Monday, September 14, 2009

Why would we want banking innovation?

When I first heard about the recovery of major banks' profits I was encouraged, we made a big public investment to prevent a complete crash and they had apparently used that to recover and return to some sense of normalcy.  In that sense the bailing out of financial institutions seemed to work, and should be applauded.  The trouble is that the way in which they've recovered is disturbing, effectively returning to the same way they did business before that caused the economic crisis.

Goldman Sachs, JPMorgan Chase and others - which have received tens of billions of dollars in federal aid - are once more betting big on bonds, commodities and exotic financial products, trading that nearly stopped during the financial crisis.

That Wall Street is making money again in essentially the same ways that thrust the banking system into chaos last fall is reason for concern on several levels, financial analysts and government officials say.

There have been no significant changes to the federal rules governing their behavior. Proposals that have been made to better monitor the financial system and to police the products banks sell to consumers have been held up by lobbyists, legislators and turf-protecting regulators
This has been my concern since the crisis began.  One thing I thought Obama would do that would be an important change would be to re-regulate banking institutions to prevent the kind of gambling that they engaged in that got us where they are.  Obama does have a proposal for re-regulation of banks, so the problem isn't being completely ignored. The thing is that I don't feel like Obama's heart is really in this one, and while I'm in no position to comment on what will be an effective banking regulation, I highly suspect that anything Obama proposes and anything Congress can get behind, doesn't really address the problem.  What I find bizarre here is the talking point in response to arguments for more regulation, that we don't want to "prevent innovation by over regulating."  This is a variation off a traditional free-market talking point that in some contexts has some validity, the thing is that it really doesn't here.  What I've never heard anyone mention in response to someone who says this however is why we would even want our banks innovating.  Personally I want my bank, in an ideal perfect world (that doesn't exist) to protect my money and use it to lend out to people who will be able to pay it back.  I do not want my bank to be innovative, I want it to do the normal stuff and not engage in complex investment schemes like credit default swaps.  Now Apple Computers on the other hand I do want to innovate, I want them to try to make the next step and advance technology, that's good for the world, complex methods of shuffling money around and trading as though they have value things that really don't have any on the other hand, is not productive or helpful to the world in any way.  Why have I never heard anybody bring this up, is innovation in the case of a bank, actually a good thing that we should be protective of when considering new regulations?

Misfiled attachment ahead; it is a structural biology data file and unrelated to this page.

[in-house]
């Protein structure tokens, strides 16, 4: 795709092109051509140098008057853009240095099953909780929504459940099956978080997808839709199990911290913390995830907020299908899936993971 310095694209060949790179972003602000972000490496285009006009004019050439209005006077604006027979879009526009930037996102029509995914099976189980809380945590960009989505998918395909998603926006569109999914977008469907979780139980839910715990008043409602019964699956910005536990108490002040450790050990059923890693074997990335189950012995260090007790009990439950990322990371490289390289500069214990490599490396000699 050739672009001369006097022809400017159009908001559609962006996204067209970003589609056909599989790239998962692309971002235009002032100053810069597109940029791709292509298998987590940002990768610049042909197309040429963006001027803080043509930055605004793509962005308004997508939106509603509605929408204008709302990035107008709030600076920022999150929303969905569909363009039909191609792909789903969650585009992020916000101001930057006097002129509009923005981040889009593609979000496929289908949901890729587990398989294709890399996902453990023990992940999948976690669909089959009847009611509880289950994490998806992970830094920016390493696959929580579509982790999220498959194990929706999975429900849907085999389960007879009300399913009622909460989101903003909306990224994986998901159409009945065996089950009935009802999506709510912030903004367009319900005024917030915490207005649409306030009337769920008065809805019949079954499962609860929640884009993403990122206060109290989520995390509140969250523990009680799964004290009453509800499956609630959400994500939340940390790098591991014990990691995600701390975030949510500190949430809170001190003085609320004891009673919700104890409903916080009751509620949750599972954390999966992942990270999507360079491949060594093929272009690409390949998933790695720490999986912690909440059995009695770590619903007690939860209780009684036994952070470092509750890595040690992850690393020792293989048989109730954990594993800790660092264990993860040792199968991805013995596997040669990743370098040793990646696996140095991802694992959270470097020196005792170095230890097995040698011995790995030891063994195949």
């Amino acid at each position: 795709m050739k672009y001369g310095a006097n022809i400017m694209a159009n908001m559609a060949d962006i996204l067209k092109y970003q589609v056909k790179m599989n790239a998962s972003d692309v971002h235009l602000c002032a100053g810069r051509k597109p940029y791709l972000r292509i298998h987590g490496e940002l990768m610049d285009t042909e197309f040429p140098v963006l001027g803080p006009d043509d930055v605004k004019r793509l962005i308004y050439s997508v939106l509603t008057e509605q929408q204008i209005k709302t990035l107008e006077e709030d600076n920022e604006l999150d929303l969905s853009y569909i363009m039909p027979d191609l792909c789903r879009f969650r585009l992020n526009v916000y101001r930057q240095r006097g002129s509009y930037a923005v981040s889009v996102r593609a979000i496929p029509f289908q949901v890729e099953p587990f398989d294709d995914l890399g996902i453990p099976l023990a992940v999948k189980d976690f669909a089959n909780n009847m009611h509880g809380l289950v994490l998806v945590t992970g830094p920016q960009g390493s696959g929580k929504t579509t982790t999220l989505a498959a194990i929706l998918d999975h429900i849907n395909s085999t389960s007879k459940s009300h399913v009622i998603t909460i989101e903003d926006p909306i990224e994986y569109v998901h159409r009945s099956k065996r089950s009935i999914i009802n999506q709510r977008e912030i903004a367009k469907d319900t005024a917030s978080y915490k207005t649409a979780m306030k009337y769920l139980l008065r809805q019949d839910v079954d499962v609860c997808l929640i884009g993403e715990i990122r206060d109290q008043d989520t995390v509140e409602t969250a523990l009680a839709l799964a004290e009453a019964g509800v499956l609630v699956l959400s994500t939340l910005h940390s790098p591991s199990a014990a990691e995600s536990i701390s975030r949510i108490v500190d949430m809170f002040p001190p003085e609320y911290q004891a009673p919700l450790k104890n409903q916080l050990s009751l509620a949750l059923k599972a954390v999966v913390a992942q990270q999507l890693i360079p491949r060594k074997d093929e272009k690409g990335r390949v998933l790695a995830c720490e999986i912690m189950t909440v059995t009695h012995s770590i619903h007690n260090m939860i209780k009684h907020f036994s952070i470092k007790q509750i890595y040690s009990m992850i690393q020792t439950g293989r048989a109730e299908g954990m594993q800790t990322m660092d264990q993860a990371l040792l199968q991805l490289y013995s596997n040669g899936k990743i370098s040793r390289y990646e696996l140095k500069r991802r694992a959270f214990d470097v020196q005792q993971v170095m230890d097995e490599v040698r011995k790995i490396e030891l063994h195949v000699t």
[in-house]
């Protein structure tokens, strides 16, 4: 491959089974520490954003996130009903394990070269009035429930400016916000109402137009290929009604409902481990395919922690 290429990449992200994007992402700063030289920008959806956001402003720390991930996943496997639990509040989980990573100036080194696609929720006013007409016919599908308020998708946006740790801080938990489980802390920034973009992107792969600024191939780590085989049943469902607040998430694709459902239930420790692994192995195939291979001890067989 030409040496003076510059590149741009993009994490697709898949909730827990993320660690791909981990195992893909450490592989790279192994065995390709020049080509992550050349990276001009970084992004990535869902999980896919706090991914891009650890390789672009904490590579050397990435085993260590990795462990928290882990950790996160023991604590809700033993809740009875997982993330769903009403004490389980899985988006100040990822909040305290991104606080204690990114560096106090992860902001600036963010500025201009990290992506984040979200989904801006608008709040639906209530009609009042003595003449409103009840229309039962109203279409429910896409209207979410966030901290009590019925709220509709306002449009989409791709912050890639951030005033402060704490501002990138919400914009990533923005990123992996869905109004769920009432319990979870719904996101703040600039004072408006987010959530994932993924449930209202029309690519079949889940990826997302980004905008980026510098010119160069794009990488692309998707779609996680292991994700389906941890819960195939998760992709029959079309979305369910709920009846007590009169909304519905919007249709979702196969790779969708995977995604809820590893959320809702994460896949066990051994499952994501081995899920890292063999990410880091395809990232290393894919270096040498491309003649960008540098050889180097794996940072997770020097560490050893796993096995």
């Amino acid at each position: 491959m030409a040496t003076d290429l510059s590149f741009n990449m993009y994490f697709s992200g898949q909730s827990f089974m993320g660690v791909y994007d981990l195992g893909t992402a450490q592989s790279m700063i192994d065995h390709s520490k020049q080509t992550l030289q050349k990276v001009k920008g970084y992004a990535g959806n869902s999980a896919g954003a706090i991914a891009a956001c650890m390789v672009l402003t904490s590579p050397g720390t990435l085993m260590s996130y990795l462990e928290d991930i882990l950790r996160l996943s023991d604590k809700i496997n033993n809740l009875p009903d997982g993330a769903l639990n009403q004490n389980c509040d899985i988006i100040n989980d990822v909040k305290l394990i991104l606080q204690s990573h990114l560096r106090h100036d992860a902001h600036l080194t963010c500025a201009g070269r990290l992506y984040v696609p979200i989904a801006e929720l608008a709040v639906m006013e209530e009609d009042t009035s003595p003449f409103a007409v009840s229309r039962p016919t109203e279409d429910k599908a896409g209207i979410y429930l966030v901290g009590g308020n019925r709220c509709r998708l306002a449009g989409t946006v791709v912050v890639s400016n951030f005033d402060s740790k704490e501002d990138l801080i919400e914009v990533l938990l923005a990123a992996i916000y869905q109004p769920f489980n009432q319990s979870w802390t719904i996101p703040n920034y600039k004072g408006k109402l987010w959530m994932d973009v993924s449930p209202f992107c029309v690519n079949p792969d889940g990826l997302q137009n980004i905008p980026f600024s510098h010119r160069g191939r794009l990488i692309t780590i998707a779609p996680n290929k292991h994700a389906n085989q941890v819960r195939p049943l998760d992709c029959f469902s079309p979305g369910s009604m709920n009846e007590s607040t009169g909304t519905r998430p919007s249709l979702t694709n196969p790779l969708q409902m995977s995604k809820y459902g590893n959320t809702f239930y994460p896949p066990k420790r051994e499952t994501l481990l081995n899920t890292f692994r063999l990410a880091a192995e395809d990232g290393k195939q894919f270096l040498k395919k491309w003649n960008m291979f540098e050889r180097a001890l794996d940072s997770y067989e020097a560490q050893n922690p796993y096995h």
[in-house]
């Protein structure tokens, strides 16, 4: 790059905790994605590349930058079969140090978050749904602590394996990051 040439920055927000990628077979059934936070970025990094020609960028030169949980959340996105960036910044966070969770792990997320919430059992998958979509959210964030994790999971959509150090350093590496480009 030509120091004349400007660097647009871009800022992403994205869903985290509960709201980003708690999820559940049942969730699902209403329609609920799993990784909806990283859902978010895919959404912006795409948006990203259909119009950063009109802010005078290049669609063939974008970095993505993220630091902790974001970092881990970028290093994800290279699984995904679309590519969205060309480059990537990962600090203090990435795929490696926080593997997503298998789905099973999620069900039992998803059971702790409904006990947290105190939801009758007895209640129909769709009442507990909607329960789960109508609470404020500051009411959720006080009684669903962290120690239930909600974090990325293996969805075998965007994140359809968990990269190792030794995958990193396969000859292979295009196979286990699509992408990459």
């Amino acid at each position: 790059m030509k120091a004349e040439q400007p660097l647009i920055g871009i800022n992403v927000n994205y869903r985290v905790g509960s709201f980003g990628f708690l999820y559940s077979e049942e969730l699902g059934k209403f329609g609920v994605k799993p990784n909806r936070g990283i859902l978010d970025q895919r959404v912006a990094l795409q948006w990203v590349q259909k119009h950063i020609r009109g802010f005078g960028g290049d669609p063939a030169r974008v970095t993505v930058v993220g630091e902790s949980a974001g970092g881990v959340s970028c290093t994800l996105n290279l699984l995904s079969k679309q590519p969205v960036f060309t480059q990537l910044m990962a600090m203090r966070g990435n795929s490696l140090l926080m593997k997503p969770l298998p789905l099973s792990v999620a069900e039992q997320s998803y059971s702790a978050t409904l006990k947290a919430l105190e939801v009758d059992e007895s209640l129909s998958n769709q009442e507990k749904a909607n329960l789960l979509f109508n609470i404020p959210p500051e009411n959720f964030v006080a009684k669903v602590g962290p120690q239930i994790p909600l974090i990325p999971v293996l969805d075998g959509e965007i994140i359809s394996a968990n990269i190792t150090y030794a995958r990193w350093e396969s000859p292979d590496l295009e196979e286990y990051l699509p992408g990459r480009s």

The lack of any changes in the regulation of financial institutions yet has allowed them to return huge profits again, but by doing the same things they were doing before, by being innovative, and in the profits screwing up real people's lives.  Sorry, but lets please not show deference to the innovation argument as we consider new regulations on the banking industry, and please lets get on this before they crash our economy by innovating again.

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